Sunday, June 10, 2007

Lessons from Natural History

War. What is it good for? Huhg. Well, it's good for teaching life lessons. Somehow. Oh the irony of it. Oh, the humanity. But we learn our lessons where we find them.

Kittens, for example. What lesson might we learn from kittens, you query? Why, it's so obvious, so simple. When the enemy is vigilant, retreat. When the enemy is distracted, attack. Attack during holidays, and peace negotiations, and just prior to elections. Retreat after the Great Enemy Leader has just given his torch-lit speech about law and order and victory over the evil-doers. Kittens are very wise.

I must presume that even such a naif as yourself is capable eventually of engaging some ort, some moiety of higher cognitive function, to absorb lessons so simple and so clear -- it wearies me to have once again to reiterate them. What? I'm obnoxious and needlessly condescending? No I'm not. You are. Huhg. Nevertheless, I persevere. Even madmen have been known to learn.

Take, for example, the Kaiser's High Command. After years of the stalemate of broad frontal attacks in the long grave of trench warfare -- a system more primitive than the Romans used -- the Prussian generals finally got a clue. They pulled the NCOs out from the mutual siegewalls of the front line and retrained them to a new thing under the sun. New to that war, in any case. It used to be known as a cavalry charge. Now, with men armed with machine guns, it was a massed attack on a single point. Break through, wheel around and attack the rear and flanks. A winning strategy that almost won them Paris. They lost only because Uncle Sam sent his doughboys.

Winning makes you stupid. The French remembered only that they had, somehow, won -- and thus they carried the concept of trench warfare over to their next new master plan -- the Maginot Line. Ahem. It was the 20th Century version of the Great Pyramid. A vast construction that functioned as a tomb. Victory blinded the Allies to the fact, the salient and fatal fact, that the Hun had already invented, and would remember, the blitzkrieg.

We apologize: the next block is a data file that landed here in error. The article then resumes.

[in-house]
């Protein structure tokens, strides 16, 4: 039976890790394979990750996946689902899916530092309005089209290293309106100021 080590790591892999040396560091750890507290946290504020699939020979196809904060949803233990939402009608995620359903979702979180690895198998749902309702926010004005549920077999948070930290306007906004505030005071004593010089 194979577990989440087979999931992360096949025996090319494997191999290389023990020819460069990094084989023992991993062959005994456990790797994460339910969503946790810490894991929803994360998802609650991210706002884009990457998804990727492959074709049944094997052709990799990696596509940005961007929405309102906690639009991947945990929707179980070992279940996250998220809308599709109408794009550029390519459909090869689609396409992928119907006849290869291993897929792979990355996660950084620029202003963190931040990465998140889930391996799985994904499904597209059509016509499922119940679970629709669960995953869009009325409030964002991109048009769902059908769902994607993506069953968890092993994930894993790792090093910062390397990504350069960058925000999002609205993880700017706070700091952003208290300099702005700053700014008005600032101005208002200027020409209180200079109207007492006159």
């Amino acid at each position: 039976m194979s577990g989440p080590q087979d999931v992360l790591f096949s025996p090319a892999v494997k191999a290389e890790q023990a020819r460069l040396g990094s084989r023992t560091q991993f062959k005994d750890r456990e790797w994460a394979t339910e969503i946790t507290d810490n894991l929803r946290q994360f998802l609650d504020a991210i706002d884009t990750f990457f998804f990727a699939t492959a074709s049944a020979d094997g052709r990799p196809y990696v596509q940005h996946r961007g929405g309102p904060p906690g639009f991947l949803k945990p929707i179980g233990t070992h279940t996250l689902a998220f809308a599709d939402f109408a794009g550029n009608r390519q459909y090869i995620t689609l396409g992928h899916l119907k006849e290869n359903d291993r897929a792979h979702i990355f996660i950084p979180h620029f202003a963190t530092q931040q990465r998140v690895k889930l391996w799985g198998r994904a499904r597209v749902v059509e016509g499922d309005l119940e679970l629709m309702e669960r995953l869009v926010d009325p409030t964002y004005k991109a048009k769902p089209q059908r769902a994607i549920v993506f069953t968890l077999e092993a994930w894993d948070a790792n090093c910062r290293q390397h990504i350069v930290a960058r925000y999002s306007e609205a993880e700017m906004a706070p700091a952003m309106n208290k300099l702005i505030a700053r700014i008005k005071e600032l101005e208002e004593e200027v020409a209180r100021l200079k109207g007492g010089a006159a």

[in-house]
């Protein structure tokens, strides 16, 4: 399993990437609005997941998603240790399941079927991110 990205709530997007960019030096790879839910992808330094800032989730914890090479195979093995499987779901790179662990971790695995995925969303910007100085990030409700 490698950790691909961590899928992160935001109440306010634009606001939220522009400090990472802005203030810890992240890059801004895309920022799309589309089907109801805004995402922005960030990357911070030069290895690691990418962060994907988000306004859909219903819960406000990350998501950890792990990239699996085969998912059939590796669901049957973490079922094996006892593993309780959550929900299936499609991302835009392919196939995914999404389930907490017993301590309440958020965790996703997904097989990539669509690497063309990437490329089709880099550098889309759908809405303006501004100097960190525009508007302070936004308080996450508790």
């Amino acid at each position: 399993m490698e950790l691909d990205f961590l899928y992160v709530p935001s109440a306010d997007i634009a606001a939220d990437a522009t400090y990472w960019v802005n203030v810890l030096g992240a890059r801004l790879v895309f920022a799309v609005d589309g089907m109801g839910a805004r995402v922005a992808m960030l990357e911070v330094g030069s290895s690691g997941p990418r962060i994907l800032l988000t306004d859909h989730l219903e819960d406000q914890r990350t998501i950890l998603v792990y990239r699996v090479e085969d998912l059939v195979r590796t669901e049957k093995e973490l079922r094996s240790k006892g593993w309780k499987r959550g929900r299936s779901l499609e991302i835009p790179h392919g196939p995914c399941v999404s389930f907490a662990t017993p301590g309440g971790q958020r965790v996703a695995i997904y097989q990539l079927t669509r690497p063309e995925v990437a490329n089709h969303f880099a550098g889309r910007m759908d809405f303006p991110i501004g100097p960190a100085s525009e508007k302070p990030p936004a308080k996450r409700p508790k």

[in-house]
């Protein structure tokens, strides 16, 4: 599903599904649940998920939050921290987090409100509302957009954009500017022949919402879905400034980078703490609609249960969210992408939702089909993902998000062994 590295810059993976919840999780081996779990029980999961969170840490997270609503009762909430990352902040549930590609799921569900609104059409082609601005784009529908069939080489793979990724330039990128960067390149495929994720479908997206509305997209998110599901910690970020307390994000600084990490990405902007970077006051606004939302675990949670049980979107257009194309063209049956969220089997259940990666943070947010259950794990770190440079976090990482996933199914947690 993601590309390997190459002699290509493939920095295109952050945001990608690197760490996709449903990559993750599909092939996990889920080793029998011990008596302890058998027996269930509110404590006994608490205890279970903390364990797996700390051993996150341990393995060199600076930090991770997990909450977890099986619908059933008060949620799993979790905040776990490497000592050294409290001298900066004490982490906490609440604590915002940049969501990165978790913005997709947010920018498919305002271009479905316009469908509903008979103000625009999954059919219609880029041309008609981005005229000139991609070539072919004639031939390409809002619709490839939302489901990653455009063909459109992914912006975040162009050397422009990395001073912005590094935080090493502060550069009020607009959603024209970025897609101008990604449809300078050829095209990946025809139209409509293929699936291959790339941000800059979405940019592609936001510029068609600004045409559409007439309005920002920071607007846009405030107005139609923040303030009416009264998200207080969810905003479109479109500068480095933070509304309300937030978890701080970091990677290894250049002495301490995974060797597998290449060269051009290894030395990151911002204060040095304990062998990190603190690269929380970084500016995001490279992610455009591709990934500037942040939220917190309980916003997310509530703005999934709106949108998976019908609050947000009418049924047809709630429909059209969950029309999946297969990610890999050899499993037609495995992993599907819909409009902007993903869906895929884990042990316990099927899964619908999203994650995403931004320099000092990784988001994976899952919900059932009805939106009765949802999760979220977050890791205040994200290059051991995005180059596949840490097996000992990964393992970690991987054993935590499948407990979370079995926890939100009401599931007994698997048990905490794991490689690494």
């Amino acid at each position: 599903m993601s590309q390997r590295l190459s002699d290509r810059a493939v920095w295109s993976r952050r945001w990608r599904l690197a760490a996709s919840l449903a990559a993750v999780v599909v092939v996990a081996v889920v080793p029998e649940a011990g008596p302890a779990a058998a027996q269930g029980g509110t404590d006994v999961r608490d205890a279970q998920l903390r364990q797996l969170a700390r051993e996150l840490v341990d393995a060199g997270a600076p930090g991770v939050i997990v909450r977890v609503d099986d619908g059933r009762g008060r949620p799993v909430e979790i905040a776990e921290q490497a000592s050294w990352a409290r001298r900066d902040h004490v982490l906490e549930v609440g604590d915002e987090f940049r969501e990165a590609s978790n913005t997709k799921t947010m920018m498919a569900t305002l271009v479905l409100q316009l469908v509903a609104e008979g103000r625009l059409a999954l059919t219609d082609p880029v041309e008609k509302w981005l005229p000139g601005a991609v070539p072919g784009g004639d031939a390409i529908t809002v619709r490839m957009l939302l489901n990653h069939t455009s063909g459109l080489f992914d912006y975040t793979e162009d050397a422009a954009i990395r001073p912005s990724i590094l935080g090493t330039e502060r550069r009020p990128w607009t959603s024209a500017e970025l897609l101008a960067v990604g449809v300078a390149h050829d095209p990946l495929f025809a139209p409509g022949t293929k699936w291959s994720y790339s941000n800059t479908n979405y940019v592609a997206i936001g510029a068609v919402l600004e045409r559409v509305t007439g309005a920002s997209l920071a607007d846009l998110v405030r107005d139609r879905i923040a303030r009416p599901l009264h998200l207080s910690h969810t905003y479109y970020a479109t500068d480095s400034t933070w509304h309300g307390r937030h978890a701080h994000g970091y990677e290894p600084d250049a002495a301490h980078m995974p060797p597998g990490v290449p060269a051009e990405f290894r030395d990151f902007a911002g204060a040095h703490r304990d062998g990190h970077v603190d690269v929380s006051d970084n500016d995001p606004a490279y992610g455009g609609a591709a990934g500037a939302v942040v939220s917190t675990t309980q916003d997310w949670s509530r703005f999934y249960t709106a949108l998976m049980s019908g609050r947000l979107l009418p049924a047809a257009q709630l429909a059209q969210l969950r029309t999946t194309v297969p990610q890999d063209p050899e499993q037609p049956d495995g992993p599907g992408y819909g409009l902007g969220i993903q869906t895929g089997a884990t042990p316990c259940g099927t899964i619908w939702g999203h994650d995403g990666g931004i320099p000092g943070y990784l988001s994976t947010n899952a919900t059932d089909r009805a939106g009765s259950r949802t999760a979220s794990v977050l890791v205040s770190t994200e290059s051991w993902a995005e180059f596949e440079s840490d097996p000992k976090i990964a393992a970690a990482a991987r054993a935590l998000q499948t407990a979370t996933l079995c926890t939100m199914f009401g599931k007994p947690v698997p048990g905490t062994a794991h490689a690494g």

Which of God's creatures might have taught this lesson? Why, the mosquito of course, which from a vast span of epidermis chooses a single point to attack, and pierce, and suck -- and infect the host with her endless and malarial supply of Plasmodium falciparum.

Everybody knows it, by now. We all learned it in high school. The guns of the Maginot Line couldn't be turned around. They faced only the presumed enemy position. The French could not conceive of the Line being taken, but wily Gauls that they were, they provided for that impossibility by cementing their cannon down. Lest the inconceivable occur, and the Boche should seize the guns and turn them upon la belle France. Quelle horreur! Alas, the truly inconceivable -- or unconceived -- occurred. The enemy, Nazis now, simply found a detour around the roadblock. And the rest is, as they say, history. Natural history, since war will always be with us.

What creature might have taught us this? Some sort of dinosaur, no doubt -- extinct because of an inability to conceive.

Got that, slick? Everything that happens is natural. We learn this from the exceedingly rare hopeful monster, which somehow surrounds us -- the new thing under the sun that appears every day -- the inevitable never-appearing but always-present product of Evolution. Abortion and infanticide and incest have not prevented its continuing advent -- it is all the more common, for these things. The History of Nature, which theme we have been exploring, is a teleological holograph, in which everything reflects everything else, and it all says the same thing. The hopeful equilibrium of the final punctuation is entropic.

A dark lesson and one conducive to despair. But we are above nature, above even angels in a way. So some faiths would have us believe. What are we to think? Is there some creature that could teach us this lesson?


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